Why certify? Read what doulas and moms have to say about it.
This week I received notification that I, once again, passed the Lamaze International certifying exam (making me the only listed LCCE in Bakersfield, one of two in Visalia). In light of that, I was curious to know why as doulas and educators, we choose to extend the extra effort and resources to gain and keep these initials after our names? Sharon Muza offers her thoughts to this topic. Additional quotes follow from not only doulas, but also mothers. And my answer? Grievance policy, as strange as that sounds -- I appreciate DONA offering this, as it protects my clients, and it protects me.
I am both a certified doula with DONA International, CD(DONA), and a certified childbirth educator with Lamaze International, LCCE. I am very proud of the fact that I hold and maintain these certifications. I worked hard for them and it means a lot for me to have these credentials. Here are my top six reasons for certifying AND maintaining certification with well-known, long-standing, internationally recognized organizations:
1. Demonstrates my serious commitment to being recognized as a professional doula and childbirth educator.
2. Assures my clients, students, my colleagues and the health care providers that I work with that I have successfully completed the requirements for certifications as set forth by my certifying organizations.
3. My clients, students, my colleagues and HCPs are assured that I abide by and practice according to the standards of practice and code of ethics that have been established by well-known and well-respected certifying organizations.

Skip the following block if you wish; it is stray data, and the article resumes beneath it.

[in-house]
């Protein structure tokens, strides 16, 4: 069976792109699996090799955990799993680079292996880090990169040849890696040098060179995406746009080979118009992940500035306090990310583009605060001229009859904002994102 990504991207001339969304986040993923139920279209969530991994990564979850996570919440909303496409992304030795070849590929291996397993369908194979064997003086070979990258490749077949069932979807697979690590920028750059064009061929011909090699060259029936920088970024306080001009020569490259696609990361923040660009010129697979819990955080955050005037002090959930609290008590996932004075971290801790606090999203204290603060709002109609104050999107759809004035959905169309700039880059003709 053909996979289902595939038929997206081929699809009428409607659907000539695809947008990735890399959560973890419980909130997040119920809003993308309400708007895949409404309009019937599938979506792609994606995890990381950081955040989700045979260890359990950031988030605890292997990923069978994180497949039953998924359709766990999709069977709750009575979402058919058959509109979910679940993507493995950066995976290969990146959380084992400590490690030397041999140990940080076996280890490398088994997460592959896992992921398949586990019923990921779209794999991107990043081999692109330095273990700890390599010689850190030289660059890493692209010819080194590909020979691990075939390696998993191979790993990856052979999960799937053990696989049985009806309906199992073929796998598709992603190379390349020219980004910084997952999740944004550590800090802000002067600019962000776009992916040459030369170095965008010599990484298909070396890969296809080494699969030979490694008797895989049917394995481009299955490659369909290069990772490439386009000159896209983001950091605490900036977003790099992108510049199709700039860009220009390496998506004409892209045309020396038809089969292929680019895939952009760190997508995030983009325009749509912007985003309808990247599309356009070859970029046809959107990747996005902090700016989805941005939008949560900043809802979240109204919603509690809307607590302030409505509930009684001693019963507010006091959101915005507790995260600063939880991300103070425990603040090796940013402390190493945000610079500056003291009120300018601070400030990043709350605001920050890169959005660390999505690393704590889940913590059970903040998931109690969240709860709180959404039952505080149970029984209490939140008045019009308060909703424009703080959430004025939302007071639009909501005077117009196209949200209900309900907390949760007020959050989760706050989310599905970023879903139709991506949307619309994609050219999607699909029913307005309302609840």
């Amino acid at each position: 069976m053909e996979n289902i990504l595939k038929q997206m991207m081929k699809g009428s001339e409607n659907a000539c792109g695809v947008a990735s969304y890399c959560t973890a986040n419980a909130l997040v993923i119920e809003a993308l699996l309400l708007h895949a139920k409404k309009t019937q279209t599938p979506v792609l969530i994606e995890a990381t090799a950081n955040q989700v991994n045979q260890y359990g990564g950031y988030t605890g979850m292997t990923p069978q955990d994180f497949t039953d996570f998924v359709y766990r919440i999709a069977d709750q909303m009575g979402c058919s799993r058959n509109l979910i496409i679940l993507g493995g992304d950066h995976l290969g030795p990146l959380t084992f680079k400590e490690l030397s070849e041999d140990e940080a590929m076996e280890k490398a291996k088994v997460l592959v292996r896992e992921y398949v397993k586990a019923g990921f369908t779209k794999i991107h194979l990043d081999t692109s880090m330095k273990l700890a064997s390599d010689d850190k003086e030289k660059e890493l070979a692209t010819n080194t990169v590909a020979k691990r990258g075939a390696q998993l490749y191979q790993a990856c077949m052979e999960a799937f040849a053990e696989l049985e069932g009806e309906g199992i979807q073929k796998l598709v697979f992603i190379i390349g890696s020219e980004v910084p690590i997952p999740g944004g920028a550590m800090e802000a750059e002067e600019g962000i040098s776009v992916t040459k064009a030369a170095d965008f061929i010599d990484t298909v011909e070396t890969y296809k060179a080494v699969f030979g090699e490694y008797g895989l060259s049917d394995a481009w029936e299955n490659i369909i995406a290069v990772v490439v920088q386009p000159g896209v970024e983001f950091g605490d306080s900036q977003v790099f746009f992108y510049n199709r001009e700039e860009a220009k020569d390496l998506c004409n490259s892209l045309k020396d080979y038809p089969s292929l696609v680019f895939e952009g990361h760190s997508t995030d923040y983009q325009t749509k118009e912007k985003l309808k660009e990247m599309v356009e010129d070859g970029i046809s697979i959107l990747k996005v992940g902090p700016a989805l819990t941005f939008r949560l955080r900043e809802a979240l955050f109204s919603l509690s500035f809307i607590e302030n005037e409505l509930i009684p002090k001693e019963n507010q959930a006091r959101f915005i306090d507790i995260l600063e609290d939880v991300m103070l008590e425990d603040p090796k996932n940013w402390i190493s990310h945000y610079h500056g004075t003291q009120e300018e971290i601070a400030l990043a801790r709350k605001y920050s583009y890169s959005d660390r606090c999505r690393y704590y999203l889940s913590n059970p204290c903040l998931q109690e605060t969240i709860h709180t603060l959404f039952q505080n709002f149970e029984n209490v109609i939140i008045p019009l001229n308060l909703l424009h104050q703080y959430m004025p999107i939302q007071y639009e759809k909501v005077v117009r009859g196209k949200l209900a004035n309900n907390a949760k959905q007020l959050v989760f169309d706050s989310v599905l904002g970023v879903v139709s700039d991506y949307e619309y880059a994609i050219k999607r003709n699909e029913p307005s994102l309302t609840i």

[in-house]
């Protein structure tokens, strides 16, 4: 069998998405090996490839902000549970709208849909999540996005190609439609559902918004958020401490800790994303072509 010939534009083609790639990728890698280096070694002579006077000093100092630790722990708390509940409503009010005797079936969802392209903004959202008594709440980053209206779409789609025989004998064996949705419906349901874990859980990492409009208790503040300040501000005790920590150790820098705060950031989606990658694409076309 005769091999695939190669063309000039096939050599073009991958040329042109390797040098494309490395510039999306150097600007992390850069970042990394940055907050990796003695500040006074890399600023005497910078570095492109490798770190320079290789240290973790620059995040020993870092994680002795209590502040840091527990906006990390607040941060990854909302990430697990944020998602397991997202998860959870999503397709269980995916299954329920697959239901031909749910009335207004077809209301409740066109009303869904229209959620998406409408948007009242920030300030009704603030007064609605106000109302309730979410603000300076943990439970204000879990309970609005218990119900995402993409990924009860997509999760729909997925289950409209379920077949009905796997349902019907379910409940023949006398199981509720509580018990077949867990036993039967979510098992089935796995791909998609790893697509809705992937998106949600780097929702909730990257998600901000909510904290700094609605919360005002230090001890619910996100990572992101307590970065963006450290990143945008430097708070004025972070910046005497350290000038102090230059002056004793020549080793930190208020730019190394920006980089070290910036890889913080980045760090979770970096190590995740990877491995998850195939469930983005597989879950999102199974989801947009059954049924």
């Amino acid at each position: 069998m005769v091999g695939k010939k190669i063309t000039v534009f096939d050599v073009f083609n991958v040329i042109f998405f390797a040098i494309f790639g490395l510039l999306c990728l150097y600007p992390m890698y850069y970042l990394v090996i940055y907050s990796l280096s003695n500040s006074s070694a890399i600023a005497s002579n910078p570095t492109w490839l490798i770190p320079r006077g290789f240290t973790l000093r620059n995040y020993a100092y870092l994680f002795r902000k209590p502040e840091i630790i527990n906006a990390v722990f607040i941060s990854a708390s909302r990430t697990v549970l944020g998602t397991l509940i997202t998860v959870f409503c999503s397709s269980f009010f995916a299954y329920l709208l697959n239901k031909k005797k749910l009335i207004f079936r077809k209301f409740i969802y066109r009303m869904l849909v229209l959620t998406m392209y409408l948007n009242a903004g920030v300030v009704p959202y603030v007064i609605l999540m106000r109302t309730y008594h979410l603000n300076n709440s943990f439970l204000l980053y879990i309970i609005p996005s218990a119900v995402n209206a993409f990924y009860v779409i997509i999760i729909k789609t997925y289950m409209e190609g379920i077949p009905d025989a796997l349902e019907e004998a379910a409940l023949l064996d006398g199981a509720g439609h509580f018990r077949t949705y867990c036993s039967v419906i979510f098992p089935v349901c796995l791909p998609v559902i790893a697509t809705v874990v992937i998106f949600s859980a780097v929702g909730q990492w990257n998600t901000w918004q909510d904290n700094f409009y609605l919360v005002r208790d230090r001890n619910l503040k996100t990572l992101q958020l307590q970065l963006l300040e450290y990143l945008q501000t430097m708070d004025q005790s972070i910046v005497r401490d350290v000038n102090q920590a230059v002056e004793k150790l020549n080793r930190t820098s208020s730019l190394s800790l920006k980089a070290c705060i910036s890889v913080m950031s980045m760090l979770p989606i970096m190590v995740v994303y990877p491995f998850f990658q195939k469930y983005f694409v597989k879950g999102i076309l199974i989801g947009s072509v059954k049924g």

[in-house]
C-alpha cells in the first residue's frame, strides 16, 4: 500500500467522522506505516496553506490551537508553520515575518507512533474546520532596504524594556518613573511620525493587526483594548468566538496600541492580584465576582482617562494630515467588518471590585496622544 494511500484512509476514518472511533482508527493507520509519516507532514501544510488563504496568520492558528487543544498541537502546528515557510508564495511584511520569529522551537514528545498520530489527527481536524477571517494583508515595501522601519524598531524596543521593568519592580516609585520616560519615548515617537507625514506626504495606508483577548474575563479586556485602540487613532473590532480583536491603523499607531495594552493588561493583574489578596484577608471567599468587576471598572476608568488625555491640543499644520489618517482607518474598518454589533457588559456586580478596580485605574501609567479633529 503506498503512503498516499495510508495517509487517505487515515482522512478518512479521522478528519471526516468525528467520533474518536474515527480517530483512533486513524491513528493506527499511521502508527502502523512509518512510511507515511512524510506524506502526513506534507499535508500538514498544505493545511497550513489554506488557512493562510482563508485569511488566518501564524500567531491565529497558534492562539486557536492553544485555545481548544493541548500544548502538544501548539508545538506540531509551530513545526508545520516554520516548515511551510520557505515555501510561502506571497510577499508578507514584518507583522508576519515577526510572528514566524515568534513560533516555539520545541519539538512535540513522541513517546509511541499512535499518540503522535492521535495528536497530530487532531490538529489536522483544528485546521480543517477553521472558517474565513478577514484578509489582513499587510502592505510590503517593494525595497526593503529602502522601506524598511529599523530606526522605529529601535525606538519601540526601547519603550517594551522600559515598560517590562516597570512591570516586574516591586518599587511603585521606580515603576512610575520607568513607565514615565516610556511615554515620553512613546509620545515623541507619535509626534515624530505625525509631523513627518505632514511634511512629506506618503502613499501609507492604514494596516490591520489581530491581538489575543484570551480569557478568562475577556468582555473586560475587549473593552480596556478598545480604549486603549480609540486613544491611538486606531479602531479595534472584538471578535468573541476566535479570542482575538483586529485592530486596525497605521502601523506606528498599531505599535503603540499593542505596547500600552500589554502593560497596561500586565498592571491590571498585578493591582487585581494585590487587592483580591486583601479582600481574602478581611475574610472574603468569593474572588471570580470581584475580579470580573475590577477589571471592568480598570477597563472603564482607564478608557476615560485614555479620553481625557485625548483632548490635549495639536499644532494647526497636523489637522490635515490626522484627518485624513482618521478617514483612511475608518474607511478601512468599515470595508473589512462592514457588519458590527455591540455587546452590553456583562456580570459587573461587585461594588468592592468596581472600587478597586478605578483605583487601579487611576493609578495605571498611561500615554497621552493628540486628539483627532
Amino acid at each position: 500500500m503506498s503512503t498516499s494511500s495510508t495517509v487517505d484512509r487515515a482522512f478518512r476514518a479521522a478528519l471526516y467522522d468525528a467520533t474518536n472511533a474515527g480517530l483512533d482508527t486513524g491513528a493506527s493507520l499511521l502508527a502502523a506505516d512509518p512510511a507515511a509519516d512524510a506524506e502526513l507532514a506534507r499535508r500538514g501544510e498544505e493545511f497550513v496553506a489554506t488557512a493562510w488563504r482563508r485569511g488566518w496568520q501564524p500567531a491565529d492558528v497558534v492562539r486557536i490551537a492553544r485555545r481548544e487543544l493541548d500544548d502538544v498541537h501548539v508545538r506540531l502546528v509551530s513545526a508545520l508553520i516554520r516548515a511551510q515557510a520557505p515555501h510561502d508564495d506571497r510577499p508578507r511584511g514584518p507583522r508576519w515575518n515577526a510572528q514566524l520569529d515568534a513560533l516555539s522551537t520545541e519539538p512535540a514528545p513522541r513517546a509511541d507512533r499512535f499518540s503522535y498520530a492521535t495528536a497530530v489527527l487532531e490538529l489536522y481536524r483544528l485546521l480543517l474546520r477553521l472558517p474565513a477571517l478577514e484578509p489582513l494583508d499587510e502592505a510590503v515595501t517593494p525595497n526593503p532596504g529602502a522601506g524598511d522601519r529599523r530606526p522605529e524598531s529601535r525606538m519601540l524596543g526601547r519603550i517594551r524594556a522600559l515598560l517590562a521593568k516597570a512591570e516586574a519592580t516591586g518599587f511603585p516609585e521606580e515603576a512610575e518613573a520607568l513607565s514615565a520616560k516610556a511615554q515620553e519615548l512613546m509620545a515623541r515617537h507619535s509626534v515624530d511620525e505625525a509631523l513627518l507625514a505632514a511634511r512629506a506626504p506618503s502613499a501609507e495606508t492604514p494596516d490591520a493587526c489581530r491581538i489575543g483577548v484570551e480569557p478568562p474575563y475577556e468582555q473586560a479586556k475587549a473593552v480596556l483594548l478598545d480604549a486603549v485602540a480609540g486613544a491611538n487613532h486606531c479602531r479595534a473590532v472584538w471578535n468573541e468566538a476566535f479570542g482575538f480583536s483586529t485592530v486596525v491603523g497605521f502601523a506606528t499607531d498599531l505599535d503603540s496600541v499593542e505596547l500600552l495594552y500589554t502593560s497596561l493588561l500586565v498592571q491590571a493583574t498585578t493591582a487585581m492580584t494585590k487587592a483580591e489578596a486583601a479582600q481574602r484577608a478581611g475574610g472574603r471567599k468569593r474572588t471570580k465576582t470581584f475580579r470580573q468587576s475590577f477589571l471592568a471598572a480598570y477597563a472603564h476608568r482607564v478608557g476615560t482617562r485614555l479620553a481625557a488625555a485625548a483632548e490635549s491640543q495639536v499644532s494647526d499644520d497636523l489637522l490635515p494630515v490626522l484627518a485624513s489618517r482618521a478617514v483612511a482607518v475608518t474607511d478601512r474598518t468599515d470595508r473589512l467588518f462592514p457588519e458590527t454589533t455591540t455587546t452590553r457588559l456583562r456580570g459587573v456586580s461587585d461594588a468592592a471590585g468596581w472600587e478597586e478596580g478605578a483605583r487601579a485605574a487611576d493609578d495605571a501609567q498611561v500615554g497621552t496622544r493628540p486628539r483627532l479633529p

4. It allows me to support the organizations that I believe in, with my membership and certification dollars, allowing them to work toward improving maternal infant health outcomes as a serious player on the national and international level with my support.
5. Maintaining recertification shows my commitment to receiving continuing education that is current and applicable, and demonstrates my desire to remain up to date with best practices.
6. Provides a grievance process for clients, students, colleagues and HCPs who might have concerns about my practice standards, actions or ethical behavior.
I am very proud that I am a certified birth doula with DONA International and a Lamaze Certified Childbirth Educator. I look forward to continuing to maintain these certification in the years to come. I encourage you to seek out reputable and well-respected organizations to align yourself with and pursue certification in a professional manner.
Sharon Muza, BS, CD(DONA) BDT(DONA), LCCE, FACCE has been an active childbirth professional since 2004, teaching Lamaze classes and providing doula services to hundreds of couples through her private practice in Seattle, Washington. She is an instructor at the Simkin Center, Bastyr University where she is a birth doula trainer. Sharon is also a trainer with Passion for Birth, a Lamaze-Accredited Childbirth Educator Program. Sharon is a former co-leader of the International Cesarean Awareness Network’s (ICAN) Seattle Chapter, and a former board member of PALS Doulas and Past President of REACHE. In September 2011, Sharon was admitted as a Fellow to the Academy of Certified Childbirth Educators. Sharon Muza has been the community manager, writer and editor for Science & Sensibility, Lamaze International’s blog for birth professionals, since 2012. Sharon enjoys active online engagement and facilitating discussion around best practice, current research and its practical application to community standards and actions by health care providers, and how that affects families in the childbearing year. Sharon has been a dynamic speaker at international conferences on topics of interest to birth professionals and enjoys collaborating with others to share ideas and information that benefit birth professionals and families. To learn more about Sharon, you are invited to visit her website, SharonMuza.com.